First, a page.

When Greg Vanney resigned as the coach of Toronto FC at the end of the 2020 season, many speculated there was only one opening that could have caught his eye.
Vanney was drafted in 1996 by the LA Galaxy, where he would spend seven years of his playing career. He led the team to three MLS Cup finals and two CONCACAF Champion’s Cup finals as a standout defender. He eventually returned and retired as a member of the Galaxy.
Now, 13 years after his retirement, the original LA MLS side find themselves at a comparative low point with one playoff appearance in the last five years. Their terrible -19 goal differential last season – trailed only by league-worst FC Cincinnati – and their league-worst 46 goals against resulted in the firing of coach Guillermo Barros Schelotto. The club was in need of some defensive nous, passing-lead ball possession, and someone to unlock their star front man. How could Vanney resist the temptation to bring the club that gave him his first shot back to its former glory?
Glory is still a few months off, but as we know from the majority of press conferences in professional sports history, it comes one match at a time. Vanney’s immediate impact was seen in the Galaxy’s first match of 2021 against flashy newcomers Inter Miami.
His first step at fixing a rather leaky defense was to keep possession of the ball with more-than-adequate passing and to not give the ball away in dangerous spots. A 91% passing accuracy, the team’s best in an MLS game since September 2014 against the Colorado Rapids, is an obvious step in the right direction. They managed to string together 22 sequences of 10+ open-play passes compared to last season’s average of just seven such sequences per game.
Even Daniel Steres, who averaged 79% accuracy on his passes last season, misplaced only one of his 50 passes. This focus on ball retention produced a possession figure of 66.1%, which is higher than any game for the Galaxy last season. The manager’s influence on keeping the ball has the potential to help on both ends of the field: creating more chances offensively, but also taking some pressure off an often-overwhelmed defense.
The jury’s still out on whether that’ll happen. The result was there, and LA limited Miami to the fewest touches of any MLS side on opening weekend, but Miami still managed to create chances. They had the fourth-most touches in the opposition box and their 2.64 xG was fourth highest over the weekend behind Nashville, Seattle and LAFC.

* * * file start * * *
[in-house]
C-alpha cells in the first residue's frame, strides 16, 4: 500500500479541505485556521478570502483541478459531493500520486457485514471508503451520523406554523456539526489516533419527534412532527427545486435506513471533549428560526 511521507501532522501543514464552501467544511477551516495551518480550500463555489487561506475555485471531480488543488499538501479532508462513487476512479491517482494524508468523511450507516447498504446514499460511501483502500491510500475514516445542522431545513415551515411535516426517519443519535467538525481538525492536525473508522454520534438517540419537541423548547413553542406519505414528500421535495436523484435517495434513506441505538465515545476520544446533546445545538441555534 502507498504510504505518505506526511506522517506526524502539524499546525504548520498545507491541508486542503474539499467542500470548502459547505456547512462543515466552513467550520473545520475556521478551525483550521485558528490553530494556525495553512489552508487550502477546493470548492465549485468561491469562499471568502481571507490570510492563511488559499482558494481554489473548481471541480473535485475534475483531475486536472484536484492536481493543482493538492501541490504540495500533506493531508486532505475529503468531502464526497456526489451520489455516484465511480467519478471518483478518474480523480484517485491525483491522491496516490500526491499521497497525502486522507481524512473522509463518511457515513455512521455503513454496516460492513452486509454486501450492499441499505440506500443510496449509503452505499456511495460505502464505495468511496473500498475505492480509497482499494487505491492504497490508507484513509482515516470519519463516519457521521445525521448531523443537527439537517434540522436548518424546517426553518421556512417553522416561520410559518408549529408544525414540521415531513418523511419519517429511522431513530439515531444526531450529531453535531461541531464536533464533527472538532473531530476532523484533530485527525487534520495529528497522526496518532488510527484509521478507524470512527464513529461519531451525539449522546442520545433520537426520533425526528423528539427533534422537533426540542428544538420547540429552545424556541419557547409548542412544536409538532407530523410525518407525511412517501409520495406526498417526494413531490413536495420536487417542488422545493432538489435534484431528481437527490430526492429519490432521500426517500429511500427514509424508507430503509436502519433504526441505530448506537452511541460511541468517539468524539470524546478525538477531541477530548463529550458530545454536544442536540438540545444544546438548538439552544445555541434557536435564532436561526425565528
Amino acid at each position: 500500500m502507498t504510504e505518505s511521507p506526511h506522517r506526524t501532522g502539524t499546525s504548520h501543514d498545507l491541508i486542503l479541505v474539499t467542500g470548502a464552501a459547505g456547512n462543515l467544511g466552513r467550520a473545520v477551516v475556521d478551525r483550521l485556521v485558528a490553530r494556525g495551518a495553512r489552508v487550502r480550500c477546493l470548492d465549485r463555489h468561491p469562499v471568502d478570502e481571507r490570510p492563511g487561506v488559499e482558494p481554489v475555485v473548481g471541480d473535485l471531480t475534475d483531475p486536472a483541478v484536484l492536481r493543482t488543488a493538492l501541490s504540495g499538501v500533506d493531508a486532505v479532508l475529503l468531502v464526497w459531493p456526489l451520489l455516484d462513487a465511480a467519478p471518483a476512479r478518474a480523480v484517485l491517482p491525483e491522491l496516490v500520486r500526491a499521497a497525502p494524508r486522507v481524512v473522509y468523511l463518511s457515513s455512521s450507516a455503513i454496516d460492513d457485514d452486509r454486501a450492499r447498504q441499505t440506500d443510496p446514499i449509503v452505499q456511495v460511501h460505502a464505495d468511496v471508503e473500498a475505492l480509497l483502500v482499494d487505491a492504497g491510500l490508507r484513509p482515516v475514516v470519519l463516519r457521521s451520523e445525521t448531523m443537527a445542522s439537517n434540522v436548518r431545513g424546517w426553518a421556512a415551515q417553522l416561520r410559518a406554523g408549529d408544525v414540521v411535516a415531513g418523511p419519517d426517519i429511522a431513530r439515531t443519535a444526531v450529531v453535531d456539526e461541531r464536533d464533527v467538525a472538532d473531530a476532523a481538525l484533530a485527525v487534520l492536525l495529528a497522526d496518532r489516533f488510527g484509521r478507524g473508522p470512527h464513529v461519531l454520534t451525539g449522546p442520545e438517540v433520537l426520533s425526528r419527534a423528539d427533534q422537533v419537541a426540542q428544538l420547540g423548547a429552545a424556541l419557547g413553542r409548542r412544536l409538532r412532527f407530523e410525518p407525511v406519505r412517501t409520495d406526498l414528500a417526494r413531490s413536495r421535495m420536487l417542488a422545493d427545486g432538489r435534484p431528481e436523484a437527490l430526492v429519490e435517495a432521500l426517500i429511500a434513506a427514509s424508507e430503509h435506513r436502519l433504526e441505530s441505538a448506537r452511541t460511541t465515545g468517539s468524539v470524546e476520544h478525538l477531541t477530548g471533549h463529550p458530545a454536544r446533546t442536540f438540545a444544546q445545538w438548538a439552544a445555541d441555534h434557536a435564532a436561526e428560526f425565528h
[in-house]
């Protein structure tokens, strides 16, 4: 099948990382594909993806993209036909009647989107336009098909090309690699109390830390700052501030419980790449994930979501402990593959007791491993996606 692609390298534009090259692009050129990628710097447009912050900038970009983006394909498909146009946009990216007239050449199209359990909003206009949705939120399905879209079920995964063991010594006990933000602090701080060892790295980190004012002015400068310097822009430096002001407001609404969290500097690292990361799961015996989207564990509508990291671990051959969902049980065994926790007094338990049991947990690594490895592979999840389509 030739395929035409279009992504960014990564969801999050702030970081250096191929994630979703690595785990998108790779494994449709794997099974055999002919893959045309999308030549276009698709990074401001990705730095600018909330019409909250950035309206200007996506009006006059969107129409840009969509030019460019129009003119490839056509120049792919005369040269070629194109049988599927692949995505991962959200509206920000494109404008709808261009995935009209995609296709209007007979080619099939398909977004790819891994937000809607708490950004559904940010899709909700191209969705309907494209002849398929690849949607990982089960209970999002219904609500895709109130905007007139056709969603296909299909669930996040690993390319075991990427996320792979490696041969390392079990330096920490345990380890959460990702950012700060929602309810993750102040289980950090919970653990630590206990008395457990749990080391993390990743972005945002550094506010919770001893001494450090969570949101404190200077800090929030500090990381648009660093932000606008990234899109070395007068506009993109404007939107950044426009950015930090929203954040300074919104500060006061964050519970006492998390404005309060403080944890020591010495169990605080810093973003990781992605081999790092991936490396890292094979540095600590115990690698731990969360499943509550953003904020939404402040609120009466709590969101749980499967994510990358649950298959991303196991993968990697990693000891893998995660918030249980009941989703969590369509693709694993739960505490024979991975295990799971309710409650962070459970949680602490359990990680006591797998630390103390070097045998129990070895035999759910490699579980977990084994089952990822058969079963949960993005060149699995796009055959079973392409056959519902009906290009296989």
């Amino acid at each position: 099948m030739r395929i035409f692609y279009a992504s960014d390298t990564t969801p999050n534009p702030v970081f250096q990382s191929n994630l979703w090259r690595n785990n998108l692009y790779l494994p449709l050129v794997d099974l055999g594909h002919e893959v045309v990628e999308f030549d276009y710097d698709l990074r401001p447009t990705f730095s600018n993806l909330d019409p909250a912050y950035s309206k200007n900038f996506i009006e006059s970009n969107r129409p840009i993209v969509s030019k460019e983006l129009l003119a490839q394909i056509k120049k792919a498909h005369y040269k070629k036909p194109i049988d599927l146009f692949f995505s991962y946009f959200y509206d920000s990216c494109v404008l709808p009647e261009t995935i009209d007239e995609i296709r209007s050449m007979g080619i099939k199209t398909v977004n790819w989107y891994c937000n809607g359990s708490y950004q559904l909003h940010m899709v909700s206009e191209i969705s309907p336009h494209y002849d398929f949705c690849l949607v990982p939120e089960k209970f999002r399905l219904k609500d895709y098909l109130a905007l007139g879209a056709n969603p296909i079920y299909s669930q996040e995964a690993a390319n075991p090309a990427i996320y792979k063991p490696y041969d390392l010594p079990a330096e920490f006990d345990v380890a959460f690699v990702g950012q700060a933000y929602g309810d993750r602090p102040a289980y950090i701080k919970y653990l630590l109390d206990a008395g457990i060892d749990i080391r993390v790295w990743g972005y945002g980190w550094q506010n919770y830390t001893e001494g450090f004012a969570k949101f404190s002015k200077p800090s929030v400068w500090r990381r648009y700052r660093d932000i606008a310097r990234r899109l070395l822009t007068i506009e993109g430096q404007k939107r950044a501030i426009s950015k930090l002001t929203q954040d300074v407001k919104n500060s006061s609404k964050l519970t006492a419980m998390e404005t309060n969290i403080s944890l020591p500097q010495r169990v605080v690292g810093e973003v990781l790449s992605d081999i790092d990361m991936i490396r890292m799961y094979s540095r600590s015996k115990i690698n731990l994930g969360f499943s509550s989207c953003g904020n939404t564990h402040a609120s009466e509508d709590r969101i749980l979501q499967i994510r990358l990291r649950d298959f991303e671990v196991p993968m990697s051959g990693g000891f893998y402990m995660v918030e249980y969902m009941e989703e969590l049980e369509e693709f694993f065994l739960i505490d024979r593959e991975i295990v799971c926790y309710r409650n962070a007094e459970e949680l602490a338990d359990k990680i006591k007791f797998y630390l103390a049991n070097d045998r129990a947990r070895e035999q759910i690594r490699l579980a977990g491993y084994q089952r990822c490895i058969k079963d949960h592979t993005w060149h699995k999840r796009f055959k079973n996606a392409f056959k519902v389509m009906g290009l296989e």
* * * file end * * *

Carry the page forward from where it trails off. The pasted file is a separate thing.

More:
The possession-based style was a start, but pretty passing isn’t the only thing that makes Vanney a logical choice for the Galaxy. His tactical flexibility and ability to adapt to different situations was also apparent during the opener. Below is an image of the cumulative expected goals for both teams by the minute of the match. The Galaxy started the game in a 4-2-3-1, often building up in a 3-2-4-1 and leaving star striker Chicharito to both create and find space on his own as the highest player up the field.
As we can see, Vanney’s side wasn’t creating chances of any xG value until around the 60th minute. Instead of staying rigid with his initial plan, he made a critical substitution in the 58th minute to replace winger Samuel Grandsir with the more central forward-leaning Ethan Zubak and changing the formation to a 4-4-2. Adding another forward meant Zubak could do the hard running, creating space and providing an option in the build-up. That left Chicharito to do what he does best. He scored twice off shots with 0.33 and 0.83 xG values almost immediately following the shape change.
So 90 minutes in to the season, he’s matched his scoring total from 12 games in his first MLS season.
The Galaxy’s comeback was completed by a sweet, bending strike from Sacha Kljestan, another late sub brought on by Vanney. It’s was clear through Matchday 1 that Vanney’s focus on ball retention through accurate passing and his tactical flexibility have already had an impact on the five-time MLS Cup winners.
It’ll be interesting to see if he can keep the Galaxy spinning in the right direction for the rest of the season. Their match Sunday against the New York Red Bulls could be said to be another tune up given New York’s underwhelming 2-1 loss to Sporting Kansas City in which they completed just 66.4% of their passes and amassed the second-worst xG of opening weekend (0.56). After that, things get interesting with Seattle and the first El Tráfico of the season.